FLORA — School improvement issues are hot topics to administrators, but it isn’t often that administrators ask students what those improvement issues are.
But that’s just what happened Carroll Consolidated School Corp. Friday.
Ben Prohm, English teacher at Carroll Jr.-Sr. High School, gave his eighth grade students a group project assignment on school improvement issues. The idea for the school improvement project came from a discussion with administrators who wanted student feedback on what could be done, Prohm said. Before he let students have full rein, he asked Chris Lagoni, superintendent at Carroll School Corp. and Angela Moreman, principal at Carroll Jr.-Sr. High School, what questions they would want answered.
After working on those projects, eighth grade students at Carroll Jr.-Sr. High School finally gave presentations on improvement issues Friday morning.
Students picked topics, researched what could be done to improve issues as well as looked at other schools that may have already implemented some of the possible solutions. Students presented their group-project by utilizing PowerPoint-style presentations on their iPads provided by the school.
“[The project] encourages collaboration and teaches them to come out of their shell,” Prohm said.
One of the suggested changes, which is already being implemented, is a three-hour delay instead of a two-hour delay. Although students would have to tack on an extra hour at the end of the day, fewer school days would have to be made up with an extra built-in hour.
School improvement issues from the student’s view ranged from starting school later in the day, having healthy or better lunches and allowing more choices for students to having more field trips, switching to year-round school and implementing an awards program.
Several students discussed starting school later. They researched schools already starting later in the day and suggested time changes ranging from 30 minutes to an entire hour later.
Students said it would improve test scores, concentration and students’ wakefulness.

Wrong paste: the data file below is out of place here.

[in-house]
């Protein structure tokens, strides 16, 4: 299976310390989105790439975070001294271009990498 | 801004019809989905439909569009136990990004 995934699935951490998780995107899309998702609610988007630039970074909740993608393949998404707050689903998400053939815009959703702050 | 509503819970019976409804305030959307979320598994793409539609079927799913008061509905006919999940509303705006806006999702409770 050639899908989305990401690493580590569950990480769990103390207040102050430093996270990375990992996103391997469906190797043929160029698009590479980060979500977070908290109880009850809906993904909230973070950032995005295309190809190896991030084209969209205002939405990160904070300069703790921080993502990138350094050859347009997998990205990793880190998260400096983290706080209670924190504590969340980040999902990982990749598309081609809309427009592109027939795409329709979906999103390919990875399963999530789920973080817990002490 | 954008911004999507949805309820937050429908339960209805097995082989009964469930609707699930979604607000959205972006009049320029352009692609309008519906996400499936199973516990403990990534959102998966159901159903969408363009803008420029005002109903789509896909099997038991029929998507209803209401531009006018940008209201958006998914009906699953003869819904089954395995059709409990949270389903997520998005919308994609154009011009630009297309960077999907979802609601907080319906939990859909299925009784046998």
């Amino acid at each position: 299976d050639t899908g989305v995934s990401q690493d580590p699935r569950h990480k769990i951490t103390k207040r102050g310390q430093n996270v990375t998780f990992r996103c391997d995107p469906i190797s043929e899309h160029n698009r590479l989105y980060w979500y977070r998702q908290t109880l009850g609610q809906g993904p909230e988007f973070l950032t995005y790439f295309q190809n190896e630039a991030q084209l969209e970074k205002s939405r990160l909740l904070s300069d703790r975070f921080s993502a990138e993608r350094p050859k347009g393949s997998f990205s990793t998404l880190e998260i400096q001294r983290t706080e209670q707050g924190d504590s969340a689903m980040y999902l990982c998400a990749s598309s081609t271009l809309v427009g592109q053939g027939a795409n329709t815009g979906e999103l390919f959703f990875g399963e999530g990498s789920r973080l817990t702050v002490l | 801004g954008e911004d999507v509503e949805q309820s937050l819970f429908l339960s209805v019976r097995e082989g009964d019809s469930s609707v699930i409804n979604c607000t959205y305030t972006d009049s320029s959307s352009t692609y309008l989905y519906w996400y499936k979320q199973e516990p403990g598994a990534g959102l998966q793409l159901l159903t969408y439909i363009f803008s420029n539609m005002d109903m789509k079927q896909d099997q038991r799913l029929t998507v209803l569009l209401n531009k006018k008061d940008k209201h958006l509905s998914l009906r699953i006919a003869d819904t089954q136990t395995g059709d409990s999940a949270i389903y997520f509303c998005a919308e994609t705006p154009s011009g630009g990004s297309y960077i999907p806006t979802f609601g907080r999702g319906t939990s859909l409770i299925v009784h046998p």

Other groups surveyed students at the school to get feedback. One group asked seventh- and eighth-grade students if they would prefer year-round school, which has breaks in varying length, to what is in place now. 83 percent said yes.
Another group that surveyed students asked eighth graders what they thought about increasing field trips and promoting hands-on learning and 85 percent said it was a good idea, the group said.
Students seemed to think hands-on learning would provide a better experience. Students recalled trips to the zoo, aquarium and children’s museum.
Another school improvement idea popular among administration and policy-makers — healthier or better school lunches — was a favorite topic among students. One of the groups said providing fresh vegetables and fruit and adding seasoning or spices would increase the number of students eating school lunches. A suggested solution was creating a community garden at the school to help make that possible.
Students looked into other topics as well, such as getting bigger lockers. Currently they are stacked with top and bottom rows, making it hard to get into the locker if someone above or below your locker is around. Students looked at ways to get new lockers which involved procuring funding.
Administrators gave questions they would have to Prohm’s classes, including how the projects would be funded. In response, students included funding options in their presentations, including grants available and fundraiser opportunities that could take place to make the school improvement suggestions a reality.
Prohm thought the projects were a success. He was excited to see his students work together and research ideas.
“I was happy to see them overcome shyness and work in a group to build skills needed in life,” Prohm said.
Amie Sites is a staff reporter at the Pharos-Tribune. She can be reached at 574-732-5117 or firstname.lastname@example.org. Follow her: @PharosAES.